Hydrogen hybrid heating system demonstrated in Wales
The Milford Haven Energy Kingdom project has unveiled what is believed the world’s first smart hydrogen hybrid heating system.
The project in the Pembrokeshire town of Milford Haven to investigate the role of hydrogen in a decarbonised energy future combined a hydrogen-fuelled boiler with an electric air-source heat pump alongside smart control technology.
The hydrogen hybrid heating system trial conducted in a commercial building at the Port is considered to have proven technology that is expected to become increasingly important in the UK reach net zero. Estimates are that emissions from home heating and hot water need to be cut by an estimated 95% to meet the 2050 net zero target.
Hybrid heating systems can flexibly switch between using renewable electricity when it is available and green gases like hydrogen at other times to optimise the mix and operating costs. Hybrid heating systems also offer an affordable and practical way to decarbonise heating as a cheaper and less disruptive alternative as a typical boiler replacement.
Heat pumps are proposed as the main option for decarbonising heating in the UK. However as much as half of the properties are believed not to be suitable for standalone heat pumps due to their poor thermal properties and other limitations, which would otherwise necessitate extensive and expensive energy efficiency improvement.
“Hybrid heating systems can be easily retrofitted to existing housing stock, without costly changes to radiators or internal pipework, keeping disruption to homes and communities to a minimum. This trial has demonstrated how they can work with hydrogen in place of natural gas,” commented Matt Hindle, Head of Net Zero and Sustainability at Wales & West Utilities, the gas network for Wales and southwest England that are one of the project partners.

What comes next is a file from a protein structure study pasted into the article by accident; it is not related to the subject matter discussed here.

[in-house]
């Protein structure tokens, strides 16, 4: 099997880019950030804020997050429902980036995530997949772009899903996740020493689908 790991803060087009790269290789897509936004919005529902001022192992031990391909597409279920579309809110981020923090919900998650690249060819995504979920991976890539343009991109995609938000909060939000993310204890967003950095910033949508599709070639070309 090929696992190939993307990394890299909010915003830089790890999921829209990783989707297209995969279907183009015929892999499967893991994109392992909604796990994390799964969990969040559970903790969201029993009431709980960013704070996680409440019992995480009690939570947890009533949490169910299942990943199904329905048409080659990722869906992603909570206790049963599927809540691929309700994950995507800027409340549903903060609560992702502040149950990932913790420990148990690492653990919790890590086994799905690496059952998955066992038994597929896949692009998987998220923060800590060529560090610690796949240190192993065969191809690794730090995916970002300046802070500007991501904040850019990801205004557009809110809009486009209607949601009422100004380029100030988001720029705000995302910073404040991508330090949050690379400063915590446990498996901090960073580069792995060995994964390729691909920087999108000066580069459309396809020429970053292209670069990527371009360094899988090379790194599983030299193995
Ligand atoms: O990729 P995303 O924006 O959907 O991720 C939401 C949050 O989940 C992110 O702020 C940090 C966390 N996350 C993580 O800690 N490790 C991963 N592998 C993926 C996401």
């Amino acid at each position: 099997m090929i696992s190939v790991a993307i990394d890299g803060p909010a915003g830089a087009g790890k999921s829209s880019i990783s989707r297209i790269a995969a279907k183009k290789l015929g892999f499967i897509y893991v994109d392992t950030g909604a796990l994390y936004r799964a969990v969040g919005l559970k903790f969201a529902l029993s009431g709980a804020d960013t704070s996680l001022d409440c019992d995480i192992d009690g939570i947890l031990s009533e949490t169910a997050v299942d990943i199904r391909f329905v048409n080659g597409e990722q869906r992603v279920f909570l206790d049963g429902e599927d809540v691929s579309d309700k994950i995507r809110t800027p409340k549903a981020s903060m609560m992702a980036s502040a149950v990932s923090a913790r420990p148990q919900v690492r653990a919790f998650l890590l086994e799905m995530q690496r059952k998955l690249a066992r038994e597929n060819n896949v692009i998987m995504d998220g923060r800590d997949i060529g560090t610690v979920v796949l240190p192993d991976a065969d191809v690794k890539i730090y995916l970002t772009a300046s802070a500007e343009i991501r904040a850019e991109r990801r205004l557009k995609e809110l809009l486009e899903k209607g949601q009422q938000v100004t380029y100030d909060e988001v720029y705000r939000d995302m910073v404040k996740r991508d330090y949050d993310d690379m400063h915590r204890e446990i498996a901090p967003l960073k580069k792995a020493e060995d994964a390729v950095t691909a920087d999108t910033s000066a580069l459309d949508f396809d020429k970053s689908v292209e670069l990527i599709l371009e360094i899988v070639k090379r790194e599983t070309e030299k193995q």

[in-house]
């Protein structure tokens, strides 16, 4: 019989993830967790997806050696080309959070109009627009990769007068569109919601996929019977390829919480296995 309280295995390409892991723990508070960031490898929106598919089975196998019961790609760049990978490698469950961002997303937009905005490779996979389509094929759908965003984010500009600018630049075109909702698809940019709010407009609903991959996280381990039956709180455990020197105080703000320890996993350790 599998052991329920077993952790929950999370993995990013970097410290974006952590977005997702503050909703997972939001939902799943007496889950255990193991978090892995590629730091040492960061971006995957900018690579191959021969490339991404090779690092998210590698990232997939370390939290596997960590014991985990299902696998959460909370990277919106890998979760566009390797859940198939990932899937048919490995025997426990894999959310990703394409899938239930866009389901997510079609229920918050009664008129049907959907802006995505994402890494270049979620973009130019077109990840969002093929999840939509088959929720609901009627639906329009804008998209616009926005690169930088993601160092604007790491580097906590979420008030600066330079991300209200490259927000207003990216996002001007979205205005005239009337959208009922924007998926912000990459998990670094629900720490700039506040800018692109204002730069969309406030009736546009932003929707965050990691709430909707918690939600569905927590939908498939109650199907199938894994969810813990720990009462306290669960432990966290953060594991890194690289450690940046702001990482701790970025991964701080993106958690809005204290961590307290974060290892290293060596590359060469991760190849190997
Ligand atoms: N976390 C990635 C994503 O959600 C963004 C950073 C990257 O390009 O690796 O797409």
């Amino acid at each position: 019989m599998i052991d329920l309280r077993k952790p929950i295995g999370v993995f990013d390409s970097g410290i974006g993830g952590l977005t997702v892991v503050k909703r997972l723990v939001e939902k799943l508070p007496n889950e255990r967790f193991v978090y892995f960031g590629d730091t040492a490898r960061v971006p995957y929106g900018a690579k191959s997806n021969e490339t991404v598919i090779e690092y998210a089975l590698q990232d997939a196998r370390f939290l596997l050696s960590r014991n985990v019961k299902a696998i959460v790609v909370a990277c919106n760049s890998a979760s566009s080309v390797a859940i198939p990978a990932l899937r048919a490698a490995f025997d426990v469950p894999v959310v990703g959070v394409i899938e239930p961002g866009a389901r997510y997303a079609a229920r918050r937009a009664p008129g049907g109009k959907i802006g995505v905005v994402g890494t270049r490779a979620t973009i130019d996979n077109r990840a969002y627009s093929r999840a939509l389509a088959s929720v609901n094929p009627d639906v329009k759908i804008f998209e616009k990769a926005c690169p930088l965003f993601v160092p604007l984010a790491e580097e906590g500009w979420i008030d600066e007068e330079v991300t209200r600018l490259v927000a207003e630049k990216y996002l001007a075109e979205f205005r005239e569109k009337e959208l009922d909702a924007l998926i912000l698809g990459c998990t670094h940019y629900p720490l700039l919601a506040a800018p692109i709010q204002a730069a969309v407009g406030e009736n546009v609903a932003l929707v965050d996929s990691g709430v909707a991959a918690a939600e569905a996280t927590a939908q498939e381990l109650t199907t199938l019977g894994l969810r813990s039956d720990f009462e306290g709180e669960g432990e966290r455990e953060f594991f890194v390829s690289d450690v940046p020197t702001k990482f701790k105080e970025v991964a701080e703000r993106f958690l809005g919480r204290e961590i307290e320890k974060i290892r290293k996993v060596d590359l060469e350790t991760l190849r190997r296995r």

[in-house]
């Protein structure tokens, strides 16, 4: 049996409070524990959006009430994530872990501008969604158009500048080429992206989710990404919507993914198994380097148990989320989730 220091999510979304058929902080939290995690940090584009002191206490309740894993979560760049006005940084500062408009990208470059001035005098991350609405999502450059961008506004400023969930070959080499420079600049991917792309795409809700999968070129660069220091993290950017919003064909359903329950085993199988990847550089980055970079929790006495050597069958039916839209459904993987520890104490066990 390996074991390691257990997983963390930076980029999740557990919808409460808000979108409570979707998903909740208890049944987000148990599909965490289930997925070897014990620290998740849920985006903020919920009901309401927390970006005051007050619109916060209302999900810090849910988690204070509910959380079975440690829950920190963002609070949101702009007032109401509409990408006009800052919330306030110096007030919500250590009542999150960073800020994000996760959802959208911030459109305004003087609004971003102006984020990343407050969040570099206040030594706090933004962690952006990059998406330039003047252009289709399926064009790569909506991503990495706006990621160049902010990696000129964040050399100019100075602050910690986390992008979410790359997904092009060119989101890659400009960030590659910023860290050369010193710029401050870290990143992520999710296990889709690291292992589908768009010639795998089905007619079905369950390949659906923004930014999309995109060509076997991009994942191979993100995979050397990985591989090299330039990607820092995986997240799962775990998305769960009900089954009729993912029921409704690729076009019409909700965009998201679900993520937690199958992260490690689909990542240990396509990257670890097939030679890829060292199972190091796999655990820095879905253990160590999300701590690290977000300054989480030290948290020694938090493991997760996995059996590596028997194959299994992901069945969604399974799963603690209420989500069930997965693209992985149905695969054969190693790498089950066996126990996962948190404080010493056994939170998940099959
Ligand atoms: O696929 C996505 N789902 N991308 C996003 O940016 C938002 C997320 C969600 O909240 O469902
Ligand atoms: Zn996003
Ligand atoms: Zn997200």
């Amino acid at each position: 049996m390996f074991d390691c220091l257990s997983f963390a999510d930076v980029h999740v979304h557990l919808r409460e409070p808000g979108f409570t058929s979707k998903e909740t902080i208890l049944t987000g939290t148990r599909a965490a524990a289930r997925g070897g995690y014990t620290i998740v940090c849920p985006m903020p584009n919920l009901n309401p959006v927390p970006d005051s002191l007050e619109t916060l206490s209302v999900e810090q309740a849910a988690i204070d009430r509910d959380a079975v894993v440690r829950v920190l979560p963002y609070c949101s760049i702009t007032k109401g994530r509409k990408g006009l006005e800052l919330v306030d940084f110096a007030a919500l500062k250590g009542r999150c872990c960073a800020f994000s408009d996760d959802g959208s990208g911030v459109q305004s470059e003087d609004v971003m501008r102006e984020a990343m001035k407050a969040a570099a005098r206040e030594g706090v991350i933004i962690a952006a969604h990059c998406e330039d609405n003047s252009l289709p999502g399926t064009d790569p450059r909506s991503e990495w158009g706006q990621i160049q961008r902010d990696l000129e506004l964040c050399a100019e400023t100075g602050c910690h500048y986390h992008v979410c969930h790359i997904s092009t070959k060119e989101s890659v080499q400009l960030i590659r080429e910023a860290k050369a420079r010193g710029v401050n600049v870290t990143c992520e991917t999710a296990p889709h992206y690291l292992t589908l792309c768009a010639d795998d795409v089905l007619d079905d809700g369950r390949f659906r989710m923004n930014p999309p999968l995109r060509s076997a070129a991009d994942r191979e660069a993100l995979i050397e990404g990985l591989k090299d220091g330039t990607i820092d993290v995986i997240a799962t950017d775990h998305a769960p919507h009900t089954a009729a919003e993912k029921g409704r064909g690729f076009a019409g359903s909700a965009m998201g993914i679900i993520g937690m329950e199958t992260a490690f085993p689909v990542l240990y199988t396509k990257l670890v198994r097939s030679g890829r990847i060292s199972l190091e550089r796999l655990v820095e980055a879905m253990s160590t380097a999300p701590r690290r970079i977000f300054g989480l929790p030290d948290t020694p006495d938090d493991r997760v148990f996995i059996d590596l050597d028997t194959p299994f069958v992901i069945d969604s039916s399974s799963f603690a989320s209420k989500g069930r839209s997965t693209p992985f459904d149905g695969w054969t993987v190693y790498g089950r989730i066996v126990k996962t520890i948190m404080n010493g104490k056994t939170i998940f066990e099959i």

“The 2020s must be a decade of delivery for net zero and we’d urge government and policymakers to include hybrids in incentives and support schemes like the Clean Heat Grant, encouraging installations of hybrids to help towards achieving the 600,000 heat pumps per year target, alongside ongoing support to develop hydrogen for heating.”
In the demonstration, testing, inspection and certification company Kiwa UK delivered bottled hydrogen to the boiler to simulate periods when renewable electricity was unavailable to run the heat pump, or when a temperature boost was required.
The smart controls were designed by Passiv UK and integrated with the system seamlessly, automatically switching between the air source heat pump and the hydrogen boiler.
Every 2 minutes the system assesses the energy generation mix and renewable electricity availability on the local grid and requests the boiler to run on hydrogen when unavailable.
The hydrogen boiler was developed by Worcester Bosch as part of the government-funded Hy4Heat project.